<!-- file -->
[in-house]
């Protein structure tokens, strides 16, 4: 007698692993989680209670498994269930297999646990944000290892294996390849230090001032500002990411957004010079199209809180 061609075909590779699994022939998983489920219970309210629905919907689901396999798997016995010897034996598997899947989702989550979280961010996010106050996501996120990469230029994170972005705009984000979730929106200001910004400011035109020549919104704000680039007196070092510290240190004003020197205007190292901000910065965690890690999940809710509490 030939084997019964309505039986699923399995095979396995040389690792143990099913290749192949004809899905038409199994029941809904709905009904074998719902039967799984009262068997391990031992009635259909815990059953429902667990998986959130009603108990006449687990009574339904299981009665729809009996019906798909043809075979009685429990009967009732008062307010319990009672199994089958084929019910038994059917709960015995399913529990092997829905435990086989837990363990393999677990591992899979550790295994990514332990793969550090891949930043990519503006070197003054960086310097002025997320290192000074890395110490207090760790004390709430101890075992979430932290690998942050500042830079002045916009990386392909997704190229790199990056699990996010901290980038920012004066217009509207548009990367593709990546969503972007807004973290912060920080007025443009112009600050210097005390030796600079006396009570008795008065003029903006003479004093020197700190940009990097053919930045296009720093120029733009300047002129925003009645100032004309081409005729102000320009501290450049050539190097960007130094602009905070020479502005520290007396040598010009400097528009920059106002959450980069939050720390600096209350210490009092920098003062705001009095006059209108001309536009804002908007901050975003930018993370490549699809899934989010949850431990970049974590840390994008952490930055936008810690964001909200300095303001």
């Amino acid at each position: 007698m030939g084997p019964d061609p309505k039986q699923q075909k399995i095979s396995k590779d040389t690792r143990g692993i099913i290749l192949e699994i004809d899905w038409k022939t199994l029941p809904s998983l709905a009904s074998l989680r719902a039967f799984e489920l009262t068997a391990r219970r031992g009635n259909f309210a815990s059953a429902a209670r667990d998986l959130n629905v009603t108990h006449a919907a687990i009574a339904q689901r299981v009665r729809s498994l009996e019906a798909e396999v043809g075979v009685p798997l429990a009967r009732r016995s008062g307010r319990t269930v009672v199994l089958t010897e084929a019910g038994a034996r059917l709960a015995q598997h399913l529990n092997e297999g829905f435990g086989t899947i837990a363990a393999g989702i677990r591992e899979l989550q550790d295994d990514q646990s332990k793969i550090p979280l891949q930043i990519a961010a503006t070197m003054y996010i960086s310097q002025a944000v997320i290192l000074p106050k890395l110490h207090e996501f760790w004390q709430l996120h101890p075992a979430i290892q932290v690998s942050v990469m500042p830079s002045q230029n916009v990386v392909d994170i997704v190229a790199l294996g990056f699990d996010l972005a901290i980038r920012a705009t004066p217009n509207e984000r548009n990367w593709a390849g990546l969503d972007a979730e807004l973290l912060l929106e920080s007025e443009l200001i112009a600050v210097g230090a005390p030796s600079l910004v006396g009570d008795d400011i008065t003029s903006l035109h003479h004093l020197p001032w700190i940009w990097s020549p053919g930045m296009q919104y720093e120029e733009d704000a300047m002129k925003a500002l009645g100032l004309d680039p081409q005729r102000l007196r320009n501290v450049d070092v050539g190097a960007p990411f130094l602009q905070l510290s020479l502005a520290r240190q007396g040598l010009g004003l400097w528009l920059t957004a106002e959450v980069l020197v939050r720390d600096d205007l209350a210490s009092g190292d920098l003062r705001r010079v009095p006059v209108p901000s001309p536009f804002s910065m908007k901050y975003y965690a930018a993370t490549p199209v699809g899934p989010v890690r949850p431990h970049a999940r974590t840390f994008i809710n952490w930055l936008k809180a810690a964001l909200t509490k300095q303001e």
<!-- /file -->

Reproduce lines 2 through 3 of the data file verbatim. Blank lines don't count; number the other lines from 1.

């Protein structure tokens, strides 16, 4: 007698692993989680209670498994269930297999646990944000290892294996390849230090001032500002990411957004010079199209809180 061609075909590779699994022939998983489920219970309210629905919907689901396999798997016995010897034996598997899947989702989550979280961010996010106050996501996120990469230029994170972005705009984000979730929106200001910004400011035109020549919104704000680039007196070092510290240190004003020197205007190292901000910065965690890690999940809710509490 030939084997019964309505039986699923399995095979396995040389690792143990099913290749192949004809899905038409199994029941809904709905009904074998719902039967799984009262068997391990031992009635259909815990059953429902667990998986959130009603108990006449687990009574339904299981009665729809009996019906798909043809075979009685429990009967009732008062307010319990009672199994089958084929019910038994059917709960015995399913529990092997829905435990086989837990363990393999677990591992899979550790295994990514332990793969550090891949930043990519503006070197003054960086310097002025997320290192000074890395110490207090760790004390709430101890075992979430932290690998942050500042830079002045916009990386392909997704190229790199990056699990996010901290980038920012004066217009509207548009990367593709990546969503972007807004973290912060920080007025443009112009600050210097005390030796600079006396009570008795008065003029903006003479004093020197700190940009990097053919930045296009720093120029733009300047002129925003009645100032004309081409005729102000320009501290450049050539190097960007130094602009905070020479502005520290007396040598010009400097528009920059106002959450980069939050720390600096209350210490009092920098003062705001009095006059209108001309536009804002908007901050975003930018993370490549699809899934989010949850431990970049974590840390994008952490930055936008810690964001909200300095303001």
């Amino acid at each position: 007698m030939g084997p019964d061609p309505k039986q699923q075909k399995i095979s396995k590779d040389t690792r143990g692993i099913i290749l192949e699994i004809d899905w038409k022939t199994l029941p809904s998983l709905a009904s074998l989680r719902a039967f799984e489920l009262t068997a391990r219970r031992g009635n259909f309210a815990s059953a429902a209670r667990d998986l959130n629905v009603t108990h006449a919907a687990i009574a339904q689901r299981v009665r729809s498994l009996e019906a798909e396999v043809g075979v009685p798997l429990a009967r009732r016995s008062g307010r319990t269930v009672v199994l089958t010897e084929a019910g038994a034996r059917l709960a015995q598997h399913l529990n092997e297999g829905f435990g086989t899947i837990a363990a393999g989702i677990r591992e899979l989550q550790d295994d990514q646990s332990k793969i550090p979280l891949q930043i990519a961010a503006t070197m003054y996010i960086s310097q002025a944000v997320i290192l000074p106050k890395l110490h207090e996501f760790w004390q709430l996120h101890p075992a979430i290892q932290v690998s942050v990469m500042p830079s002045q230029n916009v990386v392909d994170i997704v190229a790199l294996g990056f699990d996010l972005a901290i980038r920012a705009t004066p217009n509207e984000r548009n990367w593709a390849g990546l969503d972007a979730e807004l973290l912060l929106e920080s007025e443009l200001i112009a600050v210097g230090a005390p030796s600079l910004v006396g009570d008795d400011i008065t003029s903006l035109h003479h004093l020197p001032w700190i940009w990097s020549p053919g930045m296009q919104y720093e120029e733009d704000a300047m002129k925003a500002l009645g100032l004309d680039p081409q005729r102000l007196r320009n501290v450049d070092v050539g190097a960007p990411f130094l602009q905070l510290s020479l502005a520290r240190q007396g040598l010009g004003l400097w528009l920059t957004a106002e959450v980069l020197v939050r720390d600096d205007l209350a210490s009092g190292d920098l003062r705001r010079v009095p006059v209108p901000s001309p536009f804002s910065m908007k901050y975003y965690a930018a993370t490549p199209v699809g899934p989010v890690r949850p431990h970049a999940r974590t840390f994008i809710n952490w930055l936008k809180a810690a964001l909200t509490k300095q303001e």